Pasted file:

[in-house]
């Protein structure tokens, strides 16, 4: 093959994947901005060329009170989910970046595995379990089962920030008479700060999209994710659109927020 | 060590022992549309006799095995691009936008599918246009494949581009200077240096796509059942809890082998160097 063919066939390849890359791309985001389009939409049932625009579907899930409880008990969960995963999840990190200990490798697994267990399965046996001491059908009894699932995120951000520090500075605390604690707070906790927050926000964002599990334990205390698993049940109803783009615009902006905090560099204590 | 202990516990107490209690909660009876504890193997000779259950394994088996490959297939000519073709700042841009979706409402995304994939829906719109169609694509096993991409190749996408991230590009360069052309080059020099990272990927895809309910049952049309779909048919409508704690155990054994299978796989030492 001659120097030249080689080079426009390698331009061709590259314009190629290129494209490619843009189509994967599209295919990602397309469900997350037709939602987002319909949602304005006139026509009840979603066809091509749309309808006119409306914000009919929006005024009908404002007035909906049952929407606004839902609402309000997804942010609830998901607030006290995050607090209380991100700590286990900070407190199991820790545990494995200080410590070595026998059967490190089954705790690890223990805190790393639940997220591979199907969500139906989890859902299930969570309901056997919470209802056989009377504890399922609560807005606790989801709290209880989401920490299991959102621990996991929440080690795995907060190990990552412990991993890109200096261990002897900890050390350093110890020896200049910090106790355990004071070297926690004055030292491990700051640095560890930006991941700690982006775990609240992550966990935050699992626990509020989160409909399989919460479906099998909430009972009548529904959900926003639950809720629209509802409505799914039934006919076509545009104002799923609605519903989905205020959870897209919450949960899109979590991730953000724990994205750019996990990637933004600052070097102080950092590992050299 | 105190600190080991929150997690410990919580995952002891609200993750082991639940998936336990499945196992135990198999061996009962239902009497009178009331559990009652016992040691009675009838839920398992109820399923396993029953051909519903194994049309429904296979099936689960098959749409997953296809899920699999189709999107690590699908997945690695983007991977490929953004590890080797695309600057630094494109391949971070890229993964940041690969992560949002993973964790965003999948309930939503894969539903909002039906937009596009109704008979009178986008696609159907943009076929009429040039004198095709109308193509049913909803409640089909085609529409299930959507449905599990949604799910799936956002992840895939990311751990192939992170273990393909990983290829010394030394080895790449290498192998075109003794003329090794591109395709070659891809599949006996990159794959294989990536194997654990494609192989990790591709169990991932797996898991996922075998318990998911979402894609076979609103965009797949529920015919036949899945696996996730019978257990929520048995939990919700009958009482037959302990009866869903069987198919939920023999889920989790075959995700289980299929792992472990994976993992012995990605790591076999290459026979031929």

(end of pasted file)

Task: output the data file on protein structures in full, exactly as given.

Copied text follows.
[in-house]
């Protein structure tokens, strides 16, 4: 093959994947901005060329009170989910970046595995379990089962920030008479700060999209994710659109927020 | 060590022992549309006799095995691009936008599918246009494949581009200077240096796509059942809890082998160097 063919066939390849890359791309985001389009939409049932625009579907899930409880008990969960995963999840990190200990490798697994267990399965046996001491059908009894699932995120951000520090500075605390604690707070906790927050926000964002599990334990205390698993049940109803783009615009902006905090560099204590 | 202990516990107490209690909660009876504890193997000779259950394994088996490959297939000519073709700042841009979706409402995304994939829906719109169609694509096993991409190749996408991230590009360069052309080059020099990272990927895809309910049952049309779909048919409508704690155990054994299978796989030492 001659120097030249080689080079426009390698331009061709590259314009190629290129494209490619843009189509994967599209295919990602397309469900997350037709939602987002319909949602304005006139026509009840979603066809091509749309309808006119409306914000009919929006005024009908404002007035909906049952929407606004839902609402309000997804942010609830998901607030006290995050607090209380991100700590286990900070407190199991820790545990494995200080410590070595026998059967490190089954705790690890223990805190790393639940997220591979199907969500139906989890859902299930969570309901056997919470209802056989009377504890399922609560807005606790989801709290209880989401920490299991959102621990996991929440080690795995907060190990990552412990991993890109200096261990002897900890050390350093110890020896200049910090106790355990004071070297926690004055030292491990700051640095560890930006991941700690982006775990609240992550966990935050699992626990509020989160409909399989919460479906099998909430009972009548529904959900926003639950809720629209509802409505799914039934006919076509545009104002799923609605519903989905205020959870897209919450949960899109979590991730953000724990994205750019996990990637933004600052070097102080950092590992050299 | 105190600190080991929150997690410990919580995952002891609200993750082991639940998936336990499945196992135990198999061996009962239902009497009178009331559990009652016992040691009675009838839920398992109820399923396993029953051909519903194994049309429904296979099936689960098959749409997953296809899920699999189709999107690590699908997945690695983007991977490929953004590890080797695309600057630094494109391949971070890229993964940041690969992560949002993973964790965003999948309930939503894969539903909002039906937009596009109704008979009178986008696609159907943009076929009429040039004198095709109308193509049913909803409640089909085609529409299930959507449905599990949604799910799936956002992840895939990311751990192939992170273990393909990983290829010394030394080895790449290498192998075109003794003329090794591109395709070659891809599949006996990159794959294989990536194997654990494609192989990790591709169990991932797996898991996922075998318990998911979402894609076979609103965009797949529920015919036949899945696996996730019978257990929520048995939990919700009958009482037959302990009866869903069987198919939920023999889920989790075959995700289980299929792992472990994976993992012995990605790591076999290459026979031929």